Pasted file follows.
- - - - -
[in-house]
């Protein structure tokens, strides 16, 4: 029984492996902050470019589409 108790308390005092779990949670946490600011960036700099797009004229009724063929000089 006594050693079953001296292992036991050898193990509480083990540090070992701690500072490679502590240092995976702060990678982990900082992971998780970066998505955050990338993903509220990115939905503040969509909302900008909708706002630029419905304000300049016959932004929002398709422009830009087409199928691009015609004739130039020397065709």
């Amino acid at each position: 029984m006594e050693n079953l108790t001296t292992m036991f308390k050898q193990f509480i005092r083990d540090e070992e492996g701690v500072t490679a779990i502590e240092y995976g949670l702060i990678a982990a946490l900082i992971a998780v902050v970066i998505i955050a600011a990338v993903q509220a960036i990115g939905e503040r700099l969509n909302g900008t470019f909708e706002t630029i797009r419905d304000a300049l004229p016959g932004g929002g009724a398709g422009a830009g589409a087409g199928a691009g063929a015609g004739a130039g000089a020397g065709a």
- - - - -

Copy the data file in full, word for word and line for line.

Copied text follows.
[in-house]
């Protein structure tokens, strides 16, 4: 029984492996902050470019589409 108790308390005092779990949670946490600011960036700099797009004229009724063929000089 006594050693079953001296292992036991050898193990509480083990540090070992701690500072490679502590240092995976702060990678982990900082992971998780970066998505955050990338993903509220990115939905503040969509909302900008909708706002630029419905304000300049016959932004929002398709422009830009087409199928691009015609004739130039020397065709």
């Amino acid at each position: 029984m006594e050693n079953l108790t001296t292992m036991f308390k050898q193990f509480i005092r083990d540090e070992e492996g701690v500072t490679a779990i502590e240092y995976g949670l702060i990678a982990a946490l900082i992971a998780v902050v970066i998505i955050a600011a990338v993903q509220a960036i990115g939905e503040r700099l969509n909302g900008t470019f909708e706002t630029i797009r419905d304000a300049l004229p016959g932004g929002g009724a398709g422009a830009g589409a087409g199928a691009g063929a015609g004739a130039g000089a020397g065709a």